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I've decided to stop accepting review copies. The downside of getting buried in free books is that reading increasingly becomes an obligatory act. After some seven years of blogging books, it's time for me to return to the simple pleasure of reading only the books I want to read, when I want to read them.



  
From a random review:

  

« Botha, Ted: Mongo: Adventures in Trash | Main | Bauby, Jean-Dominique: The Diving Bell and the Butterfly »

Blits, Stan: Come On Down!

  

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Harper © 2007, 193 pages
4 stars

Note: I read this book in part for The Sunday Salon. See related posts here and here.

Stan Blits has worked on the The Price is Right for 28 years. He's the show's music director as well as a writer and contestant coordinator. The Price is Right, meanwhile, is the longest running network game show in history. It debuted in 1972, on the same day, we're told, that Joker's Wild and Gambit debuted. (Bill Cullen hosted an earlier incarnation of the show that aired from 1956 to 1965.) Bob Barker was the show's only host, from 1972 on, until he handed over the reins in October of this year to Drew Carey. This passing of the microphone makes the release of Blits's behind-the-scenes look at the program particularly timely.

[INSET TEXT: Audience members are all potential contestants, and prior to every show Blits talks to them all, in groups of about twelve, interviewing 340 people in ninety minutes.] Blits's book features a very brief--one paragraph--foreword contributed by Bob Barker, and an introduction in which the author discusses his own role on the show. There follow eighteen chapters that offer readers a look at what goes into getting the program on the air. Blits discusses, for example, how the week's shows are planned, the nightmarish number of details that have to be seen to when it comes to the display and discussion of prizes, the lighting and sound, models and make-up, the games themselves, and the role of the show's announcer, who is also charged with warming up the audience before the curtain opens. (Legendary announcer Johnny Olson used to "run around, sitting in women's laps, rubbing his butt up against them, and making off-color jokes." Who knew?) The book's final chapter is a sort of challenge, in which the reader is invited to play along in a pretend game of The Price is Right, but it doesn't work very well as a self-scoring quiz.

Come on Down! is glossy and amply illustrated, so it may qualify as a coffee table book--one that's meant to be displayed and skimmed through rather than swallowed whole. There is indeed fluff in the narrative: Blits is certainly not out to denigrate the show or anyone affiliated with it; all Price employees are hard-working and talented. That said, the book is well written and not entirely vanilla in tone. I laughed, for example, at Blits's story about the thickly-accented contestant who mispronounced "Tidy Cat" on air (shorten the "i" sound). The most interesting part of the book for me was Blits's chapter on his pre-show audience interviews. Audience members are all potential contestants, and prior to every show Blits talks to them all, in groups of about twelve, interviewing 340 people in ninety minutes. The logistics of the process interested me, and some of the stories Blits tells are gems. Here's a snippet from his conversation with a certain "Joanelle":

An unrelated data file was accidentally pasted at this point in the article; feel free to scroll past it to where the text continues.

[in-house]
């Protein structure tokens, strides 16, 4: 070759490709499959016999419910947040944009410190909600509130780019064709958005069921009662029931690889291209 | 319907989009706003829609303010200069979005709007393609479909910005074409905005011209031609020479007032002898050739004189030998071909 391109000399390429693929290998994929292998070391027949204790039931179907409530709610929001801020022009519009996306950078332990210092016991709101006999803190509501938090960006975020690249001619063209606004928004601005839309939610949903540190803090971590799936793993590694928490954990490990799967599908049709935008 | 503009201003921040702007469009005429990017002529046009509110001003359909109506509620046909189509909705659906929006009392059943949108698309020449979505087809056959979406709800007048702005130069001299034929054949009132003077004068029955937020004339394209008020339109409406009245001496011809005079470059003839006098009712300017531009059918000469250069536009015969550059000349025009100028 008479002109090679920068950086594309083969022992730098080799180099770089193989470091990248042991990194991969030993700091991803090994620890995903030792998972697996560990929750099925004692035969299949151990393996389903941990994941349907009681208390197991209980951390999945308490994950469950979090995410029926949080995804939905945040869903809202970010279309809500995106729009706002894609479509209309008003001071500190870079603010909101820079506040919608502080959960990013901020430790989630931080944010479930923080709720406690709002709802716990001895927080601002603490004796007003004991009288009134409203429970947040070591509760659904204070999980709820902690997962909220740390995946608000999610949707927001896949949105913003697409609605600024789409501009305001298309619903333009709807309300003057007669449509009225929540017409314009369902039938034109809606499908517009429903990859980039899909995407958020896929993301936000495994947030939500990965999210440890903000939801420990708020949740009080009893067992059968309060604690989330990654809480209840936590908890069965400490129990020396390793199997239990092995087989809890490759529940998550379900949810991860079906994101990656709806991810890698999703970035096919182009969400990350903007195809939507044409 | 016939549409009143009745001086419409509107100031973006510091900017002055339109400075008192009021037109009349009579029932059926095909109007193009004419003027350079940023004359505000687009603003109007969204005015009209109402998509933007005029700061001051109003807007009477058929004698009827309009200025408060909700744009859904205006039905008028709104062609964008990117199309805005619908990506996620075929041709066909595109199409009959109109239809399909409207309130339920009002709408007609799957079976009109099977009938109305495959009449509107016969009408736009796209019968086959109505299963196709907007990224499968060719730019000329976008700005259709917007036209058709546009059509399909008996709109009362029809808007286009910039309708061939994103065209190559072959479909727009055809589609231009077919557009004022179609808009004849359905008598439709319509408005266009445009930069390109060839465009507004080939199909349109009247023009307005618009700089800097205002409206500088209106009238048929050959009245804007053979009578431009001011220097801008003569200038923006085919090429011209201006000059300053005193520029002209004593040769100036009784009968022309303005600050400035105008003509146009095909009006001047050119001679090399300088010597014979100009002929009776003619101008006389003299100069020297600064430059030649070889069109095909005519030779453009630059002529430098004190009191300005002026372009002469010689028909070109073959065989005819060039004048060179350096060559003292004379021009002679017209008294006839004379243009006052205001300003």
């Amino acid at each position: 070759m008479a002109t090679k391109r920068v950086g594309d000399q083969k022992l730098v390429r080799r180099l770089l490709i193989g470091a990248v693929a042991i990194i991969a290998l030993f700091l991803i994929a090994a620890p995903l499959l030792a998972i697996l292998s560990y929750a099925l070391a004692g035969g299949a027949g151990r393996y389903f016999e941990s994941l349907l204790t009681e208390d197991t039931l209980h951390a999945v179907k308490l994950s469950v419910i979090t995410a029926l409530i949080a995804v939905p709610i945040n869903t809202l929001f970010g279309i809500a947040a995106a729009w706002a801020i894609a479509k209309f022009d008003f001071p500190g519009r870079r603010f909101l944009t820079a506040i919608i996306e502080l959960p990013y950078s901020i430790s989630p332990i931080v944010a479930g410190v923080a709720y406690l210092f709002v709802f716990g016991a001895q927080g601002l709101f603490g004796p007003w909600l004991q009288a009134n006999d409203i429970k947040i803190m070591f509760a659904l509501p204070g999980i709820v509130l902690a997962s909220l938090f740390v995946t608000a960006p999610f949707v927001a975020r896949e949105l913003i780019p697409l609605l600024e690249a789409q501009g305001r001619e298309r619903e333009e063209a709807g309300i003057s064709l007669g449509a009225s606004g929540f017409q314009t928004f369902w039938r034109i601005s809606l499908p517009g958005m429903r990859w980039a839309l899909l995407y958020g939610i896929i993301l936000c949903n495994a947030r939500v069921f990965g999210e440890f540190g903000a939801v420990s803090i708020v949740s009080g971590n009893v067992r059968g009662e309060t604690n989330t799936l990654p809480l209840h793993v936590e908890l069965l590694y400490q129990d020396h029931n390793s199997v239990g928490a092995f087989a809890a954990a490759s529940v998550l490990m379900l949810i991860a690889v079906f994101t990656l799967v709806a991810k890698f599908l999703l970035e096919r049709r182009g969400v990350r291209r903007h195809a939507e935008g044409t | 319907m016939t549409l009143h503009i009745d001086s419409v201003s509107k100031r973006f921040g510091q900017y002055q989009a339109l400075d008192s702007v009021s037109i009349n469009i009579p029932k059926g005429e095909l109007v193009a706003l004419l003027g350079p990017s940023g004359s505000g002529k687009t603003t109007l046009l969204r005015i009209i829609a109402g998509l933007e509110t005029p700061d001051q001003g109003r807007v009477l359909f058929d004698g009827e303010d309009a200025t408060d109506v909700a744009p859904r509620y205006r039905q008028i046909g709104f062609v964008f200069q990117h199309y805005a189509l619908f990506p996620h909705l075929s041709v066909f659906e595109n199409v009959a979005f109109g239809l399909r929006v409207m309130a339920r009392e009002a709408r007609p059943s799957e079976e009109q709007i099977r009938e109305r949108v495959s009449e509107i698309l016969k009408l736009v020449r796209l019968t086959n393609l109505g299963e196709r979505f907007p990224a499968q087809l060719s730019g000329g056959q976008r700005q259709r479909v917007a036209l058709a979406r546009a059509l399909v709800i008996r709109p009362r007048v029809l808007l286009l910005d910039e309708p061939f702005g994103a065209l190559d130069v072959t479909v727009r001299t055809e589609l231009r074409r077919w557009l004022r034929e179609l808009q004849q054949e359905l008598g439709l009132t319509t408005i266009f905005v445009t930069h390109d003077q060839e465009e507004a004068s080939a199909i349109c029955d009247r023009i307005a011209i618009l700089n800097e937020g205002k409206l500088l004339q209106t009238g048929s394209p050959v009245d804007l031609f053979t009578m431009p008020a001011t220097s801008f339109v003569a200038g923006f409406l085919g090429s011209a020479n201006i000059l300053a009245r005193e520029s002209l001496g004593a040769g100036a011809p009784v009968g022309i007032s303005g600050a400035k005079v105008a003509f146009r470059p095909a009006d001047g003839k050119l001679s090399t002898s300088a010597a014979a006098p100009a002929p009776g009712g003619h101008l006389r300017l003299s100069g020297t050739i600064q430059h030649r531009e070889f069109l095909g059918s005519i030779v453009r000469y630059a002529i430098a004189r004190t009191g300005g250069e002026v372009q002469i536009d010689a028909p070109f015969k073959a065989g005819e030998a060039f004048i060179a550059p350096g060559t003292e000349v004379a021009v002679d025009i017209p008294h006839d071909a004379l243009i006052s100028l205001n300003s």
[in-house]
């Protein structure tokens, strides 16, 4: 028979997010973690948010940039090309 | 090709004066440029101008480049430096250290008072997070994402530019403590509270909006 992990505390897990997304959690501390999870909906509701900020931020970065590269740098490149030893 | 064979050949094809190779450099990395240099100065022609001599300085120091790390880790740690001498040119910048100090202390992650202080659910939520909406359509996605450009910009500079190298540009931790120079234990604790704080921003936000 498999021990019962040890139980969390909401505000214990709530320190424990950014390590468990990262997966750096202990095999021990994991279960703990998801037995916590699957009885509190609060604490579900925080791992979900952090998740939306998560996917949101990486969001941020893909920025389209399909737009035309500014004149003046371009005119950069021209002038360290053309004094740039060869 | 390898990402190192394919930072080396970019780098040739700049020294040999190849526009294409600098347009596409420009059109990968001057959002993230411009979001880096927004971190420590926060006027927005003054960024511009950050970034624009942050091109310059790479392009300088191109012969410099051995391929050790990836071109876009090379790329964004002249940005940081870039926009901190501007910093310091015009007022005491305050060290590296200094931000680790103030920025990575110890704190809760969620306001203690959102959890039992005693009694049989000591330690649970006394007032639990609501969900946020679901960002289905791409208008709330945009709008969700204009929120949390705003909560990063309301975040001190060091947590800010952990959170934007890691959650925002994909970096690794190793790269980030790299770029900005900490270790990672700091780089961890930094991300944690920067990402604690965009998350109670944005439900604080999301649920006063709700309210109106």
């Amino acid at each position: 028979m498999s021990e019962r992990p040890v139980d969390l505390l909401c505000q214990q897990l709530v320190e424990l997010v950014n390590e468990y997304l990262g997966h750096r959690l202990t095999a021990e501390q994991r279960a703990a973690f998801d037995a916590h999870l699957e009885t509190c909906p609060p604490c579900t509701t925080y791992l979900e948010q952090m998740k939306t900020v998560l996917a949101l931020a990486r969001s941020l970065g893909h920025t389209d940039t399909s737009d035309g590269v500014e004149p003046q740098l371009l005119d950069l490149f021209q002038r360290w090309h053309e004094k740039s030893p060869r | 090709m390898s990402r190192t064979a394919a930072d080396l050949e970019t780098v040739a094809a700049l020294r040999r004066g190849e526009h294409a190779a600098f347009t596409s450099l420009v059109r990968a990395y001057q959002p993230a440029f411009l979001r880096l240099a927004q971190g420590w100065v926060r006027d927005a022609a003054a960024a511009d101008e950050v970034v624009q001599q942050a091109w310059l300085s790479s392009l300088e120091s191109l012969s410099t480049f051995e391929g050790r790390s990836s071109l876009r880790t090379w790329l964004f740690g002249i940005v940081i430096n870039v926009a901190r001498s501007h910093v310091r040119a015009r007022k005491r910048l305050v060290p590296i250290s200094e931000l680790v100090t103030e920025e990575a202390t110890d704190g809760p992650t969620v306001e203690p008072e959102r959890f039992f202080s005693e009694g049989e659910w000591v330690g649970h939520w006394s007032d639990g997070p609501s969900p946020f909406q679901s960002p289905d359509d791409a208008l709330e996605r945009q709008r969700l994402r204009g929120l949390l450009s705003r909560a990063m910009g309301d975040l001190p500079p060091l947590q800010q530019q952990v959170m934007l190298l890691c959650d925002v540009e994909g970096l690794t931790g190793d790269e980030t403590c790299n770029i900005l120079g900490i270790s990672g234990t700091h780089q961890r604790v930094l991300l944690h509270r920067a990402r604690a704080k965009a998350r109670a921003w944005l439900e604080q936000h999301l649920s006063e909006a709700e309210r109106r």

"'And what do you do?'

"'I'm involved with a church group that goes around the country promoting abstinence. Our motto is 'Have the romance, but keep your thingy in your pants!'' she says proudly.

"'That's pretty funny, Joanelle. Tell me, are you really concerned with what people are doing with their thingies?' I ask with slight bafflement.

"'You betcha, baby. We think you crazy men ought to control your big bad selves,' she says with hands on hips followed by a deep whooping hyena laugh.

"I look down at my crotch and realize that this woman is actually interested in controlling what's going on down there. And not just mine, but on a global scale. She's trying to reach out and not touch somebody. And there are millions like her."

On another occasion Blits interviewed a couple moments after the wife found out that her husband had slept with her cousin. "Okay, Sy, why the hell would you be telling your wife on the line at The Price is Right that you slept with her cousin?" To his credit, Blits considers the possibility that the couple was lying, but their body language when they weren't aware he was watching suggested that they were indeed headed for divorce court. Or perhaps Divorce Court.

If you're a fan of The Price is Right or interested in a light, behind-the-scenes look at a television institution, take a look at Come On Down! You'll leave the book with a greater appreciation of how complicated a business it is to produce a game show.

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Comments

1.

Nice post




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About the blogger: Debra is the mother of two preternaturally attractive girls and the author of a number of books about ancient Greece, including Trying Neaira: The True Story of a Courtesan's Scandalous Life in Ancient Greece. She writes and blogs from her subterranean lair in North Haven, CT. Read more.

  
  
  
  
  
  
  
  






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Book-blog.com by Debra Hamel is licensed under a Creative Commons Attribution - Noncommercial - No Derivative Works 3.0 License.